To recover the funds sent in step 7, the user has to determine which account/network were used to generate the keys that actually got published, and use those to scan and withdrawal their funds.

To fix their account configuration, users need to go through the setup process again and publish the correct keys.

To prevent this error from recurring in the future, we moved state reset before any other actions in our code.

To allow users to check if their account setup was impacted, and to ensure this kind of bug does not occur in the future, we added a check to the receive page which validates your published stealth keys match those generated.

Once users have had a 48 hours to validate their accounts are properly configured, we will re-enable sending in the frontend. Note that even if an impacted user fails to update their configuration, their funds will still be recoverable.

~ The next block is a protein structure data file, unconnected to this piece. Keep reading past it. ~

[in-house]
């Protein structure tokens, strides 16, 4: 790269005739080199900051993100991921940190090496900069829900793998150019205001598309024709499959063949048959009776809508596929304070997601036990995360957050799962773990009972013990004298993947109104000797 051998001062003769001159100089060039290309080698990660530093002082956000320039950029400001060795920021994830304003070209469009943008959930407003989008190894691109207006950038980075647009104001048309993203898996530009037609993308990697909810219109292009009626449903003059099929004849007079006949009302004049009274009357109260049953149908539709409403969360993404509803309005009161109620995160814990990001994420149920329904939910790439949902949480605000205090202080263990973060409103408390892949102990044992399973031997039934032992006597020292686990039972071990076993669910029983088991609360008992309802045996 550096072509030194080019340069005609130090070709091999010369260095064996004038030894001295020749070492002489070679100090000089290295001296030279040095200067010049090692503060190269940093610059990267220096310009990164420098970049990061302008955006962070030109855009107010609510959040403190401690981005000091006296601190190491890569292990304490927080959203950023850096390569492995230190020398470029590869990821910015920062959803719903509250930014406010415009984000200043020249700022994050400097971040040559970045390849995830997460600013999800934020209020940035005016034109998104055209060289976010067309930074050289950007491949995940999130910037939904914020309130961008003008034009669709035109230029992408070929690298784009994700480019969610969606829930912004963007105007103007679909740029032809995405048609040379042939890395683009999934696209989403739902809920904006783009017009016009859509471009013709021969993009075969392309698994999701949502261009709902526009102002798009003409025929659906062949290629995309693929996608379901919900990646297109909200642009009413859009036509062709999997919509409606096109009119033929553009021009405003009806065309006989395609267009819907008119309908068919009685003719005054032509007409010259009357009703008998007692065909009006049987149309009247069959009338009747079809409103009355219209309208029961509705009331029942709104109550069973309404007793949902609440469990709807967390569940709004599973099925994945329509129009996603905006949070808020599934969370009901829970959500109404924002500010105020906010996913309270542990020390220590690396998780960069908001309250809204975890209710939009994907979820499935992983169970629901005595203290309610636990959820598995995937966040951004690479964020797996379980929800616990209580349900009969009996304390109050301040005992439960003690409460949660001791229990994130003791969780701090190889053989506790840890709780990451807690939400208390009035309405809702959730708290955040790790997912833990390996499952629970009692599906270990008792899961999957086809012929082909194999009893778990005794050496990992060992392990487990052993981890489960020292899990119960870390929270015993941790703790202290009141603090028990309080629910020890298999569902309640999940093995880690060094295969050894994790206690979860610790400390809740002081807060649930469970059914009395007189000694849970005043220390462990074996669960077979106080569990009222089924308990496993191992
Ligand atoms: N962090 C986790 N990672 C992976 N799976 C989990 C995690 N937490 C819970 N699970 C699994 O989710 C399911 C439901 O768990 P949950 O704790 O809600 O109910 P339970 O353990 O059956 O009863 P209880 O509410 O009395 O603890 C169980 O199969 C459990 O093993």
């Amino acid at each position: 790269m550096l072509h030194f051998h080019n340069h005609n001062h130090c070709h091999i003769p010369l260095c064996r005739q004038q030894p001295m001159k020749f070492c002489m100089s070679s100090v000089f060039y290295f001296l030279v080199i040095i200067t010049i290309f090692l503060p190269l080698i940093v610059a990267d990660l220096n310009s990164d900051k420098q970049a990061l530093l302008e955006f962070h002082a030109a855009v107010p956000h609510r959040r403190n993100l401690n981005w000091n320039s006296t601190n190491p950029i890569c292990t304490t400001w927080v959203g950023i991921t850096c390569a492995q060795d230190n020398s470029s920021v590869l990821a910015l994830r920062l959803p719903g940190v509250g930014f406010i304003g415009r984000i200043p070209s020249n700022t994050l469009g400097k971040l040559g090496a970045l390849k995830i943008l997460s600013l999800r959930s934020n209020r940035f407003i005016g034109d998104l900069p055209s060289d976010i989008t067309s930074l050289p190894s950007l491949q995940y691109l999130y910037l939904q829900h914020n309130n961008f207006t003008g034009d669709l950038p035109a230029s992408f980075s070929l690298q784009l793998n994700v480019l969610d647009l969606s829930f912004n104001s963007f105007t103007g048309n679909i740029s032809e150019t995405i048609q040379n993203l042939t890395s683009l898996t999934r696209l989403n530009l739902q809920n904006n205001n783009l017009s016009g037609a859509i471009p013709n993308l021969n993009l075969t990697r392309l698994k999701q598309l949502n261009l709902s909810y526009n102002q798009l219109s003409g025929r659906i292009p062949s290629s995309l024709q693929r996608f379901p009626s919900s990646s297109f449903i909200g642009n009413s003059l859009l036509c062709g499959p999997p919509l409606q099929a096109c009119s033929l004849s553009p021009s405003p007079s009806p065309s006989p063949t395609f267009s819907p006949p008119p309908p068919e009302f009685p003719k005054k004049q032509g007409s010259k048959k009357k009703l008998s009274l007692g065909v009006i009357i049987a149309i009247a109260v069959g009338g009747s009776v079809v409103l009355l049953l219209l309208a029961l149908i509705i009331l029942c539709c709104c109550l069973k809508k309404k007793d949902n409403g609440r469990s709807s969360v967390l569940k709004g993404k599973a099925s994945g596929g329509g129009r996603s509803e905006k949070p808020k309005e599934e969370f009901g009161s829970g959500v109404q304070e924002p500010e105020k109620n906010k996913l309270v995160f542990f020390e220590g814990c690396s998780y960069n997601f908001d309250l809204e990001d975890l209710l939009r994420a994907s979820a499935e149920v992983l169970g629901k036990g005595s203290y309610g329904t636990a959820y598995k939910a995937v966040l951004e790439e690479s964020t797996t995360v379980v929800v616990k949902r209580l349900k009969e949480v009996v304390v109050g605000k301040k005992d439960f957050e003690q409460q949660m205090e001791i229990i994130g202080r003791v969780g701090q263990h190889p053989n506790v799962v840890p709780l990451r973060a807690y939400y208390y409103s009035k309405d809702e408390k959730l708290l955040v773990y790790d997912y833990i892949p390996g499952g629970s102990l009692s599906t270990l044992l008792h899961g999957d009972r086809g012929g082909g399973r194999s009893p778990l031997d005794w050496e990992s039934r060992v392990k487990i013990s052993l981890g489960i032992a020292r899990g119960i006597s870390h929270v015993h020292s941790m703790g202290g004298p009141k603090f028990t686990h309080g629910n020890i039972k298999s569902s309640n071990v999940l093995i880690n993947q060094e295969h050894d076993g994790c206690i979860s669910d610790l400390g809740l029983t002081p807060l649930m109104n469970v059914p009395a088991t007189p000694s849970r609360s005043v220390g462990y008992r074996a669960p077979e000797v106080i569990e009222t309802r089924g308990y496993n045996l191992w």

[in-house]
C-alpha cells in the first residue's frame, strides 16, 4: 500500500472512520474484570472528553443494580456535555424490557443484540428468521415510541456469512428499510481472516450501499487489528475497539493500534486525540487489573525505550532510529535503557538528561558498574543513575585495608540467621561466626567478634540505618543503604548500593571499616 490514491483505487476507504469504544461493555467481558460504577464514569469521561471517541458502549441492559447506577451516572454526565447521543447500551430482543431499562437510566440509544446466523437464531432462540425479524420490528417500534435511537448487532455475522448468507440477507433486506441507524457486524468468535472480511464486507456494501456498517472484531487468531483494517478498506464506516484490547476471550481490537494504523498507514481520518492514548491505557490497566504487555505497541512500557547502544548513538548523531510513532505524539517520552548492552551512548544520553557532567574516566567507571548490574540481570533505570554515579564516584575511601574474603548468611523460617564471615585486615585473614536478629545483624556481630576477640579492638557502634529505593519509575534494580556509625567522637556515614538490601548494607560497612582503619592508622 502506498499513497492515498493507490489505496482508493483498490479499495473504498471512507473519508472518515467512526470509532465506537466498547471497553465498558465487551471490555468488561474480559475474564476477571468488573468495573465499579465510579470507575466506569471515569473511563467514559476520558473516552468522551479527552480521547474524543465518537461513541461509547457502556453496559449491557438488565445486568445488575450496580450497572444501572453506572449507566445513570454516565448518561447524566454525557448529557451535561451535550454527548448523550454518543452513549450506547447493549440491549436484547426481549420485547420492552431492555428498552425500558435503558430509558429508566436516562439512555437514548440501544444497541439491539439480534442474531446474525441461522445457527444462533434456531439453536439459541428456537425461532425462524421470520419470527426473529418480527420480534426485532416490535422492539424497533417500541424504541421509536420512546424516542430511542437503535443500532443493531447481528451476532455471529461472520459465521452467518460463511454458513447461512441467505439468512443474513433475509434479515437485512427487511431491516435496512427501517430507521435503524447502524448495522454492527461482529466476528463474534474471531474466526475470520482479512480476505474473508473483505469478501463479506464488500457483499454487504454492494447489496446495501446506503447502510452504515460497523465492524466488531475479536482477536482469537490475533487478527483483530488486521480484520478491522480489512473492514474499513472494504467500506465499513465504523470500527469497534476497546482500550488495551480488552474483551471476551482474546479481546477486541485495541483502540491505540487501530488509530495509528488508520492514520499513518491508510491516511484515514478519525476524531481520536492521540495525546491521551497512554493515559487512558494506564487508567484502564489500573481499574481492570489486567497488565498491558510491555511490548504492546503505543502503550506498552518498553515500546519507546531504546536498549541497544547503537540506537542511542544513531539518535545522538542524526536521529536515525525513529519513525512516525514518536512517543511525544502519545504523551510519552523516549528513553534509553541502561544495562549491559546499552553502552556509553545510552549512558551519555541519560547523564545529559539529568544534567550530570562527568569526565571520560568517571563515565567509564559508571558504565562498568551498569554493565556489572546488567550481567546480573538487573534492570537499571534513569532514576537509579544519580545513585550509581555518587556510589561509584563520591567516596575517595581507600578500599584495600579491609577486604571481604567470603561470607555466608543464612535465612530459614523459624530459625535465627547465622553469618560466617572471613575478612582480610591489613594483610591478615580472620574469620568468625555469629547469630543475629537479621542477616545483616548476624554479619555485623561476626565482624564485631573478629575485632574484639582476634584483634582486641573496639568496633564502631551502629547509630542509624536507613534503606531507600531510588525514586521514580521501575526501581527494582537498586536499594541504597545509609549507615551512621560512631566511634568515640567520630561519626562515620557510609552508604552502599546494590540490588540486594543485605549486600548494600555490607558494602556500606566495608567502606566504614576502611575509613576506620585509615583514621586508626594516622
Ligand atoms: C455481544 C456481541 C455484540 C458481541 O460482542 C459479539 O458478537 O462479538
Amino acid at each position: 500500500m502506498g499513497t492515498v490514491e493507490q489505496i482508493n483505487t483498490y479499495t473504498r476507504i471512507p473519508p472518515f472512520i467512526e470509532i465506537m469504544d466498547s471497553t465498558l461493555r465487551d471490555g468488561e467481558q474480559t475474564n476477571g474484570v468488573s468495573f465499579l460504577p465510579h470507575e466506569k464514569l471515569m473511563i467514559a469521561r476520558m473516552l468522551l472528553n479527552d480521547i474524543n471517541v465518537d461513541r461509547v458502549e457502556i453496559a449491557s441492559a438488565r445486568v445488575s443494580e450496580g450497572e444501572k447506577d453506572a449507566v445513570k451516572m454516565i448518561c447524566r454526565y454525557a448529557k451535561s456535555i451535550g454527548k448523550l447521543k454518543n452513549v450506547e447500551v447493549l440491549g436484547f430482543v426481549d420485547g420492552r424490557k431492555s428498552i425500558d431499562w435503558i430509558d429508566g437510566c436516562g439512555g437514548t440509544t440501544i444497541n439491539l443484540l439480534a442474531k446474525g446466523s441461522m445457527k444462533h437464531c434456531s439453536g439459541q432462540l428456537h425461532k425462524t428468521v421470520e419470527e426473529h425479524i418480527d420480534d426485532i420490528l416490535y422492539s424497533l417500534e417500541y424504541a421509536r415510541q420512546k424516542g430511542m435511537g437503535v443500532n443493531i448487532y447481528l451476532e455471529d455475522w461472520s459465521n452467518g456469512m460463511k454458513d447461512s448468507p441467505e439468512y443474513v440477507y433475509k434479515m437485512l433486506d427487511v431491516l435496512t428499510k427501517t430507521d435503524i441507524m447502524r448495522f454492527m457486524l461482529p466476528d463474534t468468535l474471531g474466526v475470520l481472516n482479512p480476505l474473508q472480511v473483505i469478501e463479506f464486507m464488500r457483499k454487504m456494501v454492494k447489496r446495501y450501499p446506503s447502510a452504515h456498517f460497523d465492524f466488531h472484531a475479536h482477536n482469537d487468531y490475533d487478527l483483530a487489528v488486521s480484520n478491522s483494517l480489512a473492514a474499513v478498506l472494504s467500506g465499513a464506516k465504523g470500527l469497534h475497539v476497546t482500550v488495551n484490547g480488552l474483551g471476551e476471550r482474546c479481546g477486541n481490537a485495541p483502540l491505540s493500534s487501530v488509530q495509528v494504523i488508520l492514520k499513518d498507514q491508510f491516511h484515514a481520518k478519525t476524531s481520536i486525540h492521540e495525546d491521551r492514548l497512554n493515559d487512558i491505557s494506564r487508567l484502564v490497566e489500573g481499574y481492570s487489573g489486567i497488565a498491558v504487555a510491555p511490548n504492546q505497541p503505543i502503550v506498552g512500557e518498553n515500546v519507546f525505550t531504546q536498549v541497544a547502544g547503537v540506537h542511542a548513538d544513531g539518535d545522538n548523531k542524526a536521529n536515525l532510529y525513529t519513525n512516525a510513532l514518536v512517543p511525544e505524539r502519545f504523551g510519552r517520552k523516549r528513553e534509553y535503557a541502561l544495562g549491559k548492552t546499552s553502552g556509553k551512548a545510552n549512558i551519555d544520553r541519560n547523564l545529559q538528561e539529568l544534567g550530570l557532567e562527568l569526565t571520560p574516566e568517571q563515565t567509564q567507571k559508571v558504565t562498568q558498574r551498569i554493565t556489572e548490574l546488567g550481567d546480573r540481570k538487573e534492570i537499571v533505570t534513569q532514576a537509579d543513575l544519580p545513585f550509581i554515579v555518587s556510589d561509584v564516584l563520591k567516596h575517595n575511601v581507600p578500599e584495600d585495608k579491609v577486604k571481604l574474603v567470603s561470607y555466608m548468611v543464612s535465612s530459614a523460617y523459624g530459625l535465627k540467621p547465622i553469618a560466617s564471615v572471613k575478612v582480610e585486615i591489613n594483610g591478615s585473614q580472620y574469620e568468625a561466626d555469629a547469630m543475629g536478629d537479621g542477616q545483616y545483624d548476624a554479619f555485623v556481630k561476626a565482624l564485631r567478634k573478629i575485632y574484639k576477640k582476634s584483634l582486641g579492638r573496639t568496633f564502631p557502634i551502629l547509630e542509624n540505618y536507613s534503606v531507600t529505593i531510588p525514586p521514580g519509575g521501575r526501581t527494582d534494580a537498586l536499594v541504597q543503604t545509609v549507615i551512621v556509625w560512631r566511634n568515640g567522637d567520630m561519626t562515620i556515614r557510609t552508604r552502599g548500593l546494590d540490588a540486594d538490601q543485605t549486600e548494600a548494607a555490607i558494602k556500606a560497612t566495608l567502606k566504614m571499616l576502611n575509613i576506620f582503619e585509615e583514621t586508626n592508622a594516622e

Security and safety are our top priority at ScopeLift. We do not take lightly the responsibility of creating software that users trust with their money. For that reason, we felt it important to be completely transparent about this bug, despite the fact that it is relatively minor.

To review:

  • This was a frontend bug and not related to the core protocol
  • No user funds were at risk of being lost
  • One user of thousands is known to have been impacted
  • The bug was patched within a few hours of being discovered
  • Existing users should follow the steps above to be sure their account setup process was not impacted

We are grateful to the ecosystem for supporting our work to bring privacy preserving stealth payments to Ethereum. As a community funded project, we remain committed to a high level of openness and transparency about Umbra, most especially about security and the safety of user funds. Thanks you for your continued support!